HACKER: Passwords are easy to bust using software

The key to that operation is cracking the password of an authentic user and then using that user's account to set up the phoney account.

Here, hackers are aided by computer users who use predictable passwords and software programs, available for free download over the Internet, that can help a budding cracker figure out those passwords.

Passwords stored on a computer are usually encrypted or encoded using a complex algorithm that, under most circumstances, would be too difficult to crack.

But because most computer users use a password like hockey, chocolate, or Bobby8 rather than j&KL2y or p2W6o9Rd, the number of possible encryption patterns are reduced to a size that password-busting software can manage.

One of those programs is called John the Ripper. It comes with a 'dictionary' of passwords, a text file containing about 2,200 of the most commonly used passwords.

A user can easily edit that dictionary of passwords or add to the list.

John the Ripper methodically breaks down an encrypted password by matching it to every password in its dictionary.

Experts suggest that as many as 25 per cent of all computer users have passwords that can easily be determined by programs like John the Ripper.


Using these sorts of procedures, Jason was able to give himself access to all sorts of computers, including a server that is part of the popular search engine Yahoo! and several Canadian government servers.

But when Jason went after some U.S. military computers - the holy grail for hackers - some alarm bells went off and the anti-hackers employed by the U.S. government started sniffing Jason out.

Jason had hacked his way into a computer called The computers at store information about the U.S. Army Research Laboratory where, according to its home page at, "the U.S. Army Research Laboratory executes fundamental and applied research to provide the army the key technologies and analytical support necessary to assure supremacy in future land warfare".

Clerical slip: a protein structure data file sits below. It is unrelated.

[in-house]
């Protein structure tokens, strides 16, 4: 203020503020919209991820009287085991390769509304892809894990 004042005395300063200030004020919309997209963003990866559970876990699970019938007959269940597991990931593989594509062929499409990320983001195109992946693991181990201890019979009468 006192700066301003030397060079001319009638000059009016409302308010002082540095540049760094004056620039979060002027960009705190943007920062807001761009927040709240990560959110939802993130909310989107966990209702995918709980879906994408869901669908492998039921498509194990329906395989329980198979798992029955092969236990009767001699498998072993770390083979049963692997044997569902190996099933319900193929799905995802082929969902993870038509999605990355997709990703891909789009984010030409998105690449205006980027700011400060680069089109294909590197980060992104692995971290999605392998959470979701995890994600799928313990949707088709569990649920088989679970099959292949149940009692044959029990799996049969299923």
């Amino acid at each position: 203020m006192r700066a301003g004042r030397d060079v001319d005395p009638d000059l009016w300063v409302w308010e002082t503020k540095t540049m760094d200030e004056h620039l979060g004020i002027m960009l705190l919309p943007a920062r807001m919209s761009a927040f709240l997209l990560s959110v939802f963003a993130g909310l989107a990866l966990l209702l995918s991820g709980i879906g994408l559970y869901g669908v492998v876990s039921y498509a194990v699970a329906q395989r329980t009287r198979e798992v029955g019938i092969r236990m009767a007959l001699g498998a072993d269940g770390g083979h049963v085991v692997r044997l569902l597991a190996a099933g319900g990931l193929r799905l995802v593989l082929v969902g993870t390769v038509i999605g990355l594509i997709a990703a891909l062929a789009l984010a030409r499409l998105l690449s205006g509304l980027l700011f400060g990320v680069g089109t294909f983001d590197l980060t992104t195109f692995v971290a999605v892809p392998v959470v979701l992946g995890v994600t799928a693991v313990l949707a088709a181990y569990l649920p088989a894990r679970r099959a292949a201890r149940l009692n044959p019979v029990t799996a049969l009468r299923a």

Jason said when he got into these computer networks, he never altered files or stole information. the name of the game was simply to get in, to break down the firewall.

The reward for hackers is recognition from others in their subculture. the currency they use to reward each other is passwords to other sites.

Around the same time as his hack into, Jason had registered legitimately with his real name at a Burlington Internet service provider.

Still, he couldn't resist hacking into the Burlington service provider's password file and fiddling with those computers.

The system administrators, though, noticed the unauthorized activity on their machines and began their own investigation to determine which account holder was involved.

Service provider

The work of the U.S. military investigators quickly dovetailed with the work of the Burlington service provider.

Shortly after that, Jason found himself in an electronic chat room answering a lot of computer questions put to him by what he thought was a network administrator from the Burlington service provider. It turned out to be a detective from Halton Regional Police.

Within a few weeks, the police laid their charges.

Copyright © 1998 by The Hamilton Spectator. All Rights Reserved. Reprinted with permission.